Figures 2 and 3 compare actual RMA county yields to the benchmark yields from 1997 through 2022 for Champaign and Franklin Counties, respectively. Champaign is an example of a relatively low yield risk county located in east-central Illinois. Franklin is a relatively high yield risk county located in southern Illinois.
For Champaign County, yield losses relative to benchmark yield were experienced in 9 of the 26 years. The yield losses range from 2% below benchmark for 1997 to 40% below benchmark for the major drought year of 2012. Champaign county yield losses exceeded 7.3% in 6 of the 8 yield loss years. In 17 of the 26 years, Champaign County yields were above the benchmark meaning that the MYA price would have needed to be more than 14% below the ARC benchmark price to trigger ARC-CO payments.
In Franklin County, yields below benchmark occurred in 12 of the 26 years. Franklin County yield losses ranged from 3% in 2007 to 81% below trend for the 2012 drought. Franklin County yield losses were also significant in 2002 (48%) and 2004 (38%). In 14 of the 26 years, Franklin County yields were above the benchmark yield, implying the MYA corn price would have had to be more than 14% below the benchmark price to trigger ARC-CO payments.
Figures 4 and 5 illustrate county soybean yield experience for both Champaign and Franklin Counties in Illinois. Soybean yields in Champaign County were below the benchmark in 8 of the 26 years, ranging from a 6% loss in 2020 to a 22% loss in 2003. In Franklin County, soybean yield losses occurred in 14 of the 26 years, ranging from a less than 1% yield loss in 2009 to 46% below benchmark in 2002.
The Champaign and Franklin County examples illustrate the range in both frequency and size of deviations in county yield from the ARC-CO benchmark that can exist across counties. In general, counties with lower yield risk (i.e. Champaign) will not trigger ARC-CO payments as often, or payments that are as large, as in counties with higher yield risk (i.e. Franklin). Figure 6 illustrates the variation in yield risk that exists across Illinois counties by mapping the county-level percentages when historic yield losses occurred that would have been sufficient to trigger ARC-CO payments on corn (left panel) and soybean (right panel) base acres at current 2024 price projections ($4.50 for corn, $11.30 for soybeans).
Yield risk and variability tends to be lower in the central and northern regions of Illinois, while southern Illinois counties typically experience more variability in yields. Other areas of greater yield variability in Illinois include some western Illinois counties with farmland at greater risk of flooding along the Mississippi river, and in the “collar” counties around Chicago in northeastern Illinois. The maps in Figure 6 illustrate this pattern, with sufficient yield losses to trigger payments by ARC-CO occurring more frequently in these areas.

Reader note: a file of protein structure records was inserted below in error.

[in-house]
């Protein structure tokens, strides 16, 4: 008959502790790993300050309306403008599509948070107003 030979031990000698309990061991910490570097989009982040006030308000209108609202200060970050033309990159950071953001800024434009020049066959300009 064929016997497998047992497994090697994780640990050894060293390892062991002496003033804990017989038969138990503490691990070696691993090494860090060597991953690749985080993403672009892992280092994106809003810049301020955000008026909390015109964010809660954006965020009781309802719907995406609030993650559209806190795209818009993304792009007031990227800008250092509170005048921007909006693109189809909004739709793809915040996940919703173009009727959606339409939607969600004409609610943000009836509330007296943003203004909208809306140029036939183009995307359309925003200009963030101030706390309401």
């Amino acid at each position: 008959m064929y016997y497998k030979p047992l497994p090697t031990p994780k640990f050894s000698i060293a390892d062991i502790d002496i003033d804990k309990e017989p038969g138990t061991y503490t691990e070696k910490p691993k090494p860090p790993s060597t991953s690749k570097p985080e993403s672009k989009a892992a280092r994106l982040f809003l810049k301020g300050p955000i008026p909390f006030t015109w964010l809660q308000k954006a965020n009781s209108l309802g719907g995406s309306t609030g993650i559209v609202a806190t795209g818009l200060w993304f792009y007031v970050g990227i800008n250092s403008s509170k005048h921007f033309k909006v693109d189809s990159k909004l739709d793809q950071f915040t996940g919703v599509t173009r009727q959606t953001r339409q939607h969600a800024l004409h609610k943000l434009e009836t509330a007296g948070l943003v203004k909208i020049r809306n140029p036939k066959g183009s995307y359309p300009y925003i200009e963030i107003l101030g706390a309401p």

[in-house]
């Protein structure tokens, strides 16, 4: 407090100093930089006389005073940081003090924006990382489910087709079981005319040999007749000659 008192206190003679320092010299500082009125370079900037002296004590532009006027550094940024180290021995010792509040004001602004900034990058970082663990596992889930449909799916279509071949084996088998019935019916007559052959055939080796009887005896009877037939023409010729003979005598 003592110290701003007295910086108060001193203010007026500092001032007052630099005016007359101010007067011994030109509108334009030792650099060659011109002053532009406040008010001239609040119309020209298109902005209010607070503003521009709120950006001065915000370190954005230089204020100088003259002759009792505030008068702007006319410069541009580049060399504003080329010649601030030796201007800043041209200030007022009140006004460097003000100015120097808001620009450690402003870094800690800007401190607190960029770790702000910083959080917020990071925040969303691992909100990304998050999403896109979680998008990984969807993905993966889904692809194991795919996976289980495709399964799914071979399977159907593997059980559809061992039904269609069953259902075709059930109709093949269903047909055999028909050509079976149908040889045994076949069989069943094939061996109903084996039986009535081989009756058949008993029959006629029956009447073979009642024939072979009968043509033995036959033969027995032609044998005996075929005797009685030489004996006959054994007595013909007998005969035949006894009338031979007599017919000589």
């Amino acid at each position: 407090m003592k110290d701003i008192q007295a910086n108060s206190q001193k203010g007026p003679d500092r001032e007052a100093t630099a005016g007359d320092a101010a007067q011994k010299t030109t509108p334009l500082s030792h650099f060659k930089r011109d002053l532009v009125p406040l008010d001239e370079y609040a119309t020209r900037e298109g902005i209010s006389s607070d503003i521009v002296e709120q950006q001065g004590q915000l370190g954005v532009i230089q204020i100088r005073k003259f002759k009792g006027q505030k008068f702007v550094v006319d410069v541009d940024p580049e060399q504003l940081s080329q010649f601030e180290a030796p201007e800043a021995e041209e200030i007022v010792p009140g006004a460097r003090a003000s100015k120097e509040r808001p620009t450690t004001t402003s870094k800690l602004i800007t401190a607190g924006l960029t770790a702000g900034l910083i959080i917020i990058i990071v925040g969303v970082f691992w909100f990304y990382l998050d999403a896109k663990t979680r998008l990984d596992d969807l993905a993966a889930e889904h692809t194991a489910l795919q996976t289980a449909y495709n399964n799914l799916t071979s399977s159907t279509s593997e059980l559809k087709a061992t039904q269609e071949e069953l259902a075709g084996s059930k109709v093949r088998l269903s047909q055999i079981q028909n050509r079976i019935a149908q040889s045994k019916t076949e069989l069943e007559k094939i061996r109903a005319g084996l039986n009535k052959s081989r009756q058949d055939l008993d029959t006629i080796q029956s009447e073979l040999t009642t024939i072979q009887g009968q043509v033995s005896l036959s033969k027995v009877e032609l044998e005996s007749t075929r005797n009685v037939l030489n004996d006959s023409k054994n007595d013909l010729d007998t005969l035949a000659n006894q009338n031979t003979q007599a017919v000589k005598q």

If 2024 MYA prices for corn and soybeans are at their current forecast levels ($4.50 for corn, $11.30 for soybeans), county level yield losses would need to occur to trigger ARC-CO payments. Yield losses for corn would have to exceed 7% relative to the county benchmark yield, while soybean losses would have to exceed 15%. Higher MYA prices for 2024 would require even larger yield losses to trigger ARC-CO payment while lower prices would require smaller yield losses or even the potential for ARC-CO support with yields above the county benchmark.
Historic yield data shows that corn and soybean yield losses are more likely to occur, and more likely to be more severe losses, in southern, western, and northeastern Illinois counties compared with other regions of the state where county level crop yields have been less variable through time. Producers who have farms in counties with greater historical yield variability may be more likely to consider ARC-CO over PLC in 2024.
As we’ve stated in our earlier articles focused on the 2024 ARC/PLC decision, there are multiple aspects that factor into the decision. Producers are encouraged to use available tools and resources, such as our Farm Bill What-if Tool, to analyze scenarios specific to their farm.
Paulson, N., G. Schnitkey, R. Batts and C. Zulauf. "First Look at PLC and ARC-CO for 2024." farmdoc daily (14):11, Department of Agricultural and Consumer Economics, University of Illinois at Urbana-Champaign, January 16, 2024.
Paulson, N., C. Zulauf, J. Coppess and G. Schnitkey. "Comparing 2024 Effective Reference and ARC Benchmark Prices." farmdoc daily (14):15, Department of Agricultural and Consumer Economics, University of Illinois at Urbana-Champaign, January 23, 2024.
Paulson, N., G. Schnitkey, C. Zulauf, J. Coppess and J. Baltz. "Considering Low Prices, Yields, and Maximum ARC-CO Payments for 2024." farmdoc daily (14):20, Department of Agricultural and Consumer Economics, University of Illinois at Urbana-Champaign, January 30, 2024.
USDA, Risk Management Agency. Area Plan Reports.
USDA, Farm Service Agency. ARC/PLC Program Data.